The Enteric Nervous System (ENS) is what lines the gastrointestinal tracts, and this is important because the ENS is not only responsible for the immune system, but also for communicating with the brain regarding the body’s gut. There are certain types of bacteria that are helpful for your gut and types that are harmful, and when there is an imbalance of these, it damages the mucosal layer in your gut. In turn this leaves you susceptible for the food you consume to enter your bloodstream, thus triggering your immune system, and causing food sensitivity, inflammation, and other symptoms. The ENS also sends messages to your Central Nervous System (CNS), which can affect mood, memory and cognitive function. Lastly, most of the body’s serotonin is cultivated by a certain bacteria in the gut, which can also affect your mood.

Ways to Heal your Gut

There are a few things you can do to heal your gut naturally. First you need to figure out what is damaging your gut, like food sensitivity, too much consumption of processed fatty foods, or if you’ve taken antibiotics recently as these are damaging to the gut. You should also make sure you are getting enough prebiotics and probiotics. Probiotics are helpful bacteria for your gut and prebiotics induce the growth of these helpful bacteria. Good sources of probiotics are kombucha, sauerkraut, yogurt and kefir. Prebiotics can be found in bananas, onion, garlics, jicama, and oats. If you believe you have a leaky gut, or any other type of gut issue speak to a physician first.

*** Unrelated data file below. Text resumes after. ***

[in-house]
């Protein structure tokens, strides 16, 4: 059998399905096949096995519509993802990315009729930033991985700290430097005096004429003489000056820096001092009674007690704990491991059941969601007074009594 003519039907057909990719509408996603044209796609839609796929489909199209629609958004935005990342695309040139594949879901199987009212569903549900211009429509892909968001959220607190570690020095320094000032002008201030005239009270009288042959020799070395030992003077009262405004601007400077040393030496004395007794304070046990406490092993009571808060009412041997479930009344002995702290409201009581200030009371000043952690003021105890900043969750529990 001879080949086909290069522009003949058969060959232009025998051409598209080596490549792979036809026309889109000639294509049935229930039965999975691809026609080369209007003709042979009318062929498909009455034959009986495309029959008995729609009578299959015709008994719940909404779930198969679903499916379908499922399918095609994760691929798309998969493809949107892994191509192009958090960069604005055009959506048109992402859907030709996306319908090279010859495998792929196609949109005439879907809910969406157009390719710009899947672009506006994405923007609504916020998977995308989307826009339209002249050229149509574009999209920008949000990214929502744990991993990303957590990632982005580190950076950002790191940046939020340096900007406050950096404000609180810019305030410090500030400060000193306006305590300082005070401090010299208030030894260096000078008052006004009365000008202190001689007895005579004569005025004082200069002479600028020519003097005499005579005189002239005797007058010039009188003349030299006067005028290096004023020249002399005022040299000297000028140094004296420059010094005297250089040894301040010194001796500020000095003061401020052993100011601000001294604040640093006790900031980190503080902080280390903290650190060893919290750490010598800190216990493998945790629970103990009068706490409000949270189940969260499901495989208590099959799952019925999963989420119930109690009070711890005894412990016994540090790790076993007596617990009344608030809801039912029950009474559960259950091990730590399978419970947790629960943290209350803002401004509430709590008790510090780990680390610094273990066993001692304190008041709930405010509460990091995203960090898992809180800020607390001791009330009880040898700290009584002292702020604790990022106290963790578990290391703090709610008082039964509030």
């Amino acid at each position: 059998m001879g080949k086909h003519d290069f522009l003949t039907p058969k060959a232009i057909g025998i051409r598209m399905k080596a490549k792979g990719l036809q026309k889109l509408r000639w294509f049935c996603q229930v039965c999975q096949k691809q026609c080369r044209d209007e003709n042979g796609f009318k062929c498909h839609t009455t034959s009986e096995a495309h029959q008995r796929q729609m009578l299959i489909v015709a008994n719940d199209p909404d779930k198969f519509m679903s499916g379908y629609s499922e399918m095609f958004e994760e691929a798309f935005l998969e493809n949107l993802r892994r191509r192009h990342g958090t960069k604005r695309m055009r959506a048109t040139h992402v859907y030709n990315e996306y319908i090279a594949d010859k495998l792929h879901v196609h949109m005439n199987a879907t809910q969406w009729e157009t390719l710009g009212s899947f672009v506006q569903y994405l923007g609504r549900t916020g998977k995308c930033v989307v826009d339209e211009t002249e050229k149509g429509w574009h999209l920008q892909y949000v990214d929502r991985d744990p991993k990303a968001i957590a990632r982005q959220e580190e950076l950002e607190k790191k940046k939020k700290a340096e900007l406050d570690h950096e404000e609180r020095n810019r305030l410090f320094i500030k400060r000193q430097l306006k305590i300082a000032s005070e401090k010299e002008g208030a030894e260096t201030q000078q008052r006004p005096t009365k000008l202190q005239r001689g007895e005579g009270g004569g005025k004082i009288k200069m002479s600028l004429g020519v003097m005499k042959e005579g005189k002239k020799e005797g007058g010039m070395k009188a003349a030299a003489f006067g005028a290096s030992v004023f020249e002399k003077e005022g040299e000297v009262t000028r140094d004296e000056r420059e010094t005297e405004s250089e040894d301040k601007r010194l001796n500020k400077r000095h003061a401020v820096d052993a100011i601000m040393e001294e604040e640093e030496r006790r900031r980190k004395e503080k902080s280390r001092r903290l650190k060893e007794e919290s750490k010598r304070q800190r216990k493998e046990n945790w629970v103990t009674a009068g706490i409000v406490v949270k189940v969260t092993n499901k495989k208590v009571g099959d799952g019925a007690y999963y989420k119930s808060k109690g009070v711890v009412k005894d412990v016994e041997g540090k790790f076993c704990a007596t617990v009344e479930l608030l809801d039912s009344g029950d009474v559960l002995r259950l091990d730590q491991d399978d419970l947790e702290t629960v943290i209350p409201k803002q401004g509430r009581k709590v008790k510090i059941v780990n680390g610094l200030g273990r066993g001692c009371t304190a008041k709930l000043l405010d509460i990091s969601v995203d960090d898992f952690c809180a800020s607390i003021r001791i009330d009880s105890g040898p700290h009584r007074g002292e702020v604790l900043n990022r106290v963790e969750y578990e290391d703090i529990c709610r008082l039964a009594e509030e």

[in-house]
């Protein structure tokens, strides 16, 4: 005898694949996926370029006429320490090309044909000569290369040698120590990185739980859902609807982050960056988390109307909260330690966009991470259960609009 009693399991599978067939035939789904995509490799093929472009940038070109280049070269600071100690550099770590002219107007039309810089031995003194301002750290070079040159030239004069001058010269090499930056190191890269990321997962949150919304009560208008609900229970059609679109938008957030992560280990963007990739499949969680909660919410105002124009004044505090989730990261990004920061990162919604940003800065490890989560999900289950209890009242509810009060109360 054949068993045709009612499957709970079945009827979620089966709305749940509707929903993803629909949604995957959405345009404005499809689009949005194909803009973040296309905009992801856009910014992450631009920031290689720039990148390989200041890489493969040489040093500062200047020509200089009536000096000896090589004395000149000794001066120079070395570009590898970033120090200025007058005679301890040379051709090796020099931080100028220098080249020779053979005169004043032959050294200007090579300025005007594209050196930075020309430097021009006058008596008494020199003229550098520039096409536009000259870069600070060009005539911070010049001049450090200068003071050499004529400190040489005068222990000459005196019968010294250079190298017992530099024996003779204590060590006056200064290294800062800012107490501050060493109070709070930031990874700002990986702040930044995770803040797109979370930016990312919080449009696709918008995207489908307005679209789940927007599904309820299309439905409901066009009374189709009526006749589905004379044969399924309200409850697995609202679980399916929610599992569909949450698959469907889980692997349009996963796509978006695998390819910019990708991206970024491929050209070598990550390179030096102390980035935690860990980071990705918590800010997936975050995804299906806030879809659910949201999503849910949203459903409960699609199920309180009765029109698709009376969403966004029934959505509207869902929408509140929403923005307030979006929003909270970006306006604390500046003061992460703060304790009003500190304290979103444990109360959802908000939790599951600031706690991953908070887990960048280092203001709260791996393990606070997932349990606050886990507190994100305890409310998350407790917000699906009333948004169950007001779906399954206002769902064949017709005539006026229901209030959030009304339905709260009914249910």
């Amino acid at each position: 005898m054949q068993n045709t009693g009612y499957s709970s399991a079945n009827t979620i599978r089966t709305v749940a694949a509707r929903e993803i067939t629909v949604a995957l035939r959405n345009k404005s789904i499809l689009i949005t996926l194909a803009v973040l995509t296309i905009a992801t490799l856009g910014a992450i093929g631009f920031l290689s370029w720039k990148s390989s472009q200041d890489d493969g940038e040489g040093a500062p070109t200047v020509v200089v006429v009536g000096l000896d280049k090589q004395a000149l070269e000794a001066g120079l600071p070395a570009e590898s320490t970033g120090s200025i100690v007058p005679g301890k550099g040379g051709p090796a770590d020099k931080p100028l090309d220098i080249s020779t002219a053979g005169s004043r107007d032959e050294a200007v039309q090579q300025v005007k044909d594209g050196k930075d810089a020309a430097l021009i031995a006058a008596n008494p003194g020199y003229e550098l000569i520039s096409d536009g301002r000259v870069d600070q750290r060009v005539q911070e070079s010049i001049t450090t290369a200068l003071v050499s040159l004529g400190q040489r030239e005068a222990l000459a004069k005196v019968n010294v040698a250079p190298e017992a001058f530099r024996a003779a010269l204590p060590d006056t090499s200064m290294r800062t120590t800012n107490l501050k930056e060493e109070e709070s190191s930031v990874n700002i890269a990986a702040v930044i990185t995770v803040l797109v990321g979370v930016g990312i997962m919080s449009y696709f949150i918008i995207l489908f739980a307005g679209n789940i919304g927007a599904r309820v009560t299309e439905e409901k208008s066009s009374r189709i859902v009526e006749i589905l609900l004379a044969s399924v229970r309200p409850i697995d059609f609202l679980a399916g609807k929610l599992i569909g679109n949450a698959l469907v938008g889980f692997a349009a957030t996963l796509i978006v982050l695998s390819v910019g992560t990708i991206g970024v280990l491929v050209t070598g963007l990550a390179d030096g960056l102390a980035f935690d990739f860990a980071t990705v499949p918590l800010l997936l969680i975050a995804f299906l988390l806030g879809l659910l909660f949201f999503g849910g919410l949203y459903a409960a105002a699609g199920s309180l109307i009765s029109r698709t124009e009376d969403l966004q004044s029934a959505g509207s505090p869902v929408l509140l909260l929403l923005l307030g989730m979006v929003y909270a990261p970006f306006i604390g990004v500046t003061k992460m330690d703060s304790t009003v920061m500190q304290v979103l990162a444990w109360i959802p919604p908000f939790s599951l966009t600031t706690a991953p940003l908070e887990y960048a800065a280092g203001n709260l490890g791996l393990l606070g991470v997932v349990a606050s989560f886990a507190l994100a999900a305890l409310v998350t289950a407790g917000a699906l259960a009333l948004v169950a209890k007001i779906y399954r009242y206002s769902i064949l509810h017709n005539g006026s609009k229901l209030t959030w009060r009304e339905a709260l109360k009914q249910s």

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Food Allergies vs Food Intolerance

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food allergies